The Second World Climate Conference was held in 1990, which led to the establishment of the United Nations Framework Convention on Climate Change, which aims to curb emissions and established the Global Climate Observing System, a global observing system for climate phenomena. In 1995, international climate meetings began to be held as meetings of the governing body of an international convention, which includes all parties to the convention, namely as a Conference of Parties (COP). After that, COP meetings were held regularly, providing opportunities for world scientists to share findings about climate predictions, food production, public health, desertification, and many, many other aspects of warming. At COP‐16, the parties agreed to issue this statement: "Climate change represents a potentially irreversible threat to human societies and the planet and thus requires to be urgently addressed by all Parties."[ 3]

It was at COP‐21 that the global treaty on the reduction of warming was forged. The conference was held in Paris from November 30 to December 12, 2015. Appropriately called the Paris Agreement, it actually is a treaty that all countries signed. The United States signed, and then Trump withdrew. The general objective is to abolish the use of all fossil fuels by 2030. Two things about the agreement are especially important. First, industrialized countries are obligated to assist less‐industrialized ones to acquire renewable energy, and second, although both 2°C and 1.5°C targets are mentioned in the Paris Agreement, the current goal is 1.5°C.

It should be stressed that both mobilization and cooperation have accelerated as knowledge about warming has deepened and has been broadly shared around the world (Jorgenson et al. [ 9]). Between 2007 and 2015, global reliance on renewables just about doubled, and the total costs of renewable energy—wind and solar—became less than the cost of fossil fuels. The projections—if nothing is done to curb warming—are exceedingly discouraging. To give a few examples: parts of the world, especially in and around the Persian Gulf, will be uninhabitable by 2050; Boston may experience up to six foot sea rise by 2100; the Greenland ice sheet is melting at its fastest rate in at least 400 years, and were it to melt completely, the ocean would rise about 20 feet.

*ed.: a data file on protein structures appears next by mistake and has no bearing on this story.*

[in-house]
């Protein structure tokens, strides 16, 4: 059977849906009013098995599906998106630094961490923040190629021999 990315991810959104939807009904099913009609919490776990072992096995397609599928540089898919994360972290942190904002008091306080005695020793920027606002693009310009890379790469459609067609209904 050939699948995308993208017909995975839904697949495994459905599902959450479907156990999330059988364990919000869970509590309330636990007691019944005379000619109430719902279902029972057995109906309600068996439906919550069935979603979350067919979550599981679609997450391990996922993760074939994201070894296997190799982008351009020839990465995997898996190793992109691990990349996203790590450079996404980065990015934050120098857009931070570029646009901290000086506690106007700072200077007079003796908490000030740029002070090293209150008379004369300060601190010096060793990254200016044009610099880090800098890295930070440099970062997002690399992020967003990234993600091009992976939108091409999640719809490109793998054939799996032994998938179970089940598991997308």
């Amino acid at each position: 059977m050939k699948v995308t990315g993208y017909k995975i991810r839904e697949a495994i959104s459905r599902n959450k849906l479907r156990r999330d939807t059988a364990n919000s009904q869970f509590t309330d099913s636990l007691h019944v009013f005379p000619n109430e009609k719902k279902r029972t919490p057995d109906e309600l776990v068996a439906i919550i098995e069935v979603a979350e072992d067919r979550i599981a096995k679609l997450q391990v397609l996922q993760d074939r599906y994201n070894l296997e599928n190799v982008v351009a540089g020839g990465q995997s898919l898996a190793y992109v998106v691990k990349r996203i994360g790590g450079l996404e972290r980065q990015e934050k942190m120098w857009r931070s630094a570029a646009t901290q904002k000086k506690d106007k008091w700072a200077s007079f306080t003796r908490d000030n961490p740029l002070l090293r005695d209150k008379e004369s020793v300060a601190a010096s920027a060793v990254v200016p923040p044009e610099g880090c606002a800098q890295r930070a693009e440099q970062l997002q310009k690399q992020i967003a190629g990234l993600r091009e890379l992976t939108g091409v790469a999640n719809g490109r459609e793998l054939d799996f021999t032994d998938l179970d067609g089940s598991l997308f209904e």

In sum, the empirical evidence for planetary warming is clear and decisive. It is getting hotter everywhere; because of the melting of the Greenland ice sheet, the seas are rising, causing some small island states to disappear completely; some parts of the planet are so hot they are virtually uninhabitable; many species of insects and some species of mammals cannot survive. Perhaps the most frightening warning comes from a draft (October 2018) United Nations report, which will be officially released next year. The draft says renewable energy, such as wind, solar, and hydropower, would have to surge by 60% from 2020 levels by 2050 to stay below 1.5°C. It says governments may have to find ways to extract vast amounts of carbon from the air—for instance, by planting vast forests. It notes that because the U.S. president pulled out of the Paris Agreement and because the United States promotes fossil fuels, other countries would have to make up for the United States. Before its release to the media, more than 25,000 scientists have had the opportunity to comment on the draft.[ 4]

Americans are less concerned about climate change than others are. For example, in a recent Pew Research survey, most Americans said they believed in climate change, but only 28% said it was top priority (Pew Research Center [15]). This is extremely low compared with people in other countries. For example, 95% of Latin Americans and more than 85% of Europeans are very concerned, giving climate warming a top priority (Pew Research Center [16]).

An Impeachable Offense?

Legal scholars contend that Trump could conceivably be impeached for, say, conspiracy with Russia, undermining the press, or violations of the emoluments clause of the Constitution (Feldman [ 5]; Sunstein [18]). The Constitution permits Congress to remove presidents before their term is up if enough lawmakers vote to say that they have committed "treason, bribery, or other high crimes and misdemeanors," or, in general, a serious abuse of power.

Only three presidents have been subjected to impeachment proceedings. Two presidents were impeached but acquitted by the Senate and stayed in office: Andrew Johnson in 1868 and Bill Clinton in 1998 and 1999. A third, Richard M. Nixon in 1974, resigned to avoid being impeached. The context, of course, for all three was the United States and the U.S. Constitution. In contrast, Trump's decision to withdraw from the Paris Agreement will affect the entire planet and possibly harm all living creatures on earth (Borenstein [ 1]; Nuccitelli [14]). Clearly, national laws are not sufficient and it will be necessary to draw on international law.

There is both a body of law—the Rome Statute—and a world court that considers cases—the ICC. The body of law and court are comprehensive, representing the world's peoples and defending universal principles. The overreaching goal of the ICC is to investigate the justification for any accusation and, when warranted, to try individuals charged with the gravest crimes of concern to the international community—namely, genocide, war crimes, crimes against humanity, and crime of aggression. The United States does not belong to the ICC. Yet the ICC is not the only court with universal jurisdiction. Several countries—Germany, France, Spain, and Switzerland—have such courts (Center for Constitutional Rights [ 3]), which carry out criminal justice proceedings dealing with the same crimes that the ICC does and coordinating their work with the ICC and the United Nations Security Council. In fact, in 2012, a Malaysian court with universal jurisdiction found George W. Bush guilty of war crimes for aggression and torture in Afghanistan and Iraq, and he risks arrest if he travels outside of the United States. Let us assume that Trump will be tried just as Bush was tried—by a court with universal jurisdiction.

Yet unlike the case against Bush for which the objective was to punish Bush for committing horrific crimes against people, the objective for the case against Trump is to save the planet, specifically by punishing Trump for putting the United States on a path that would destroy the earth and extinguish all life.

DMU Timestamp: November 27, 2019 01:26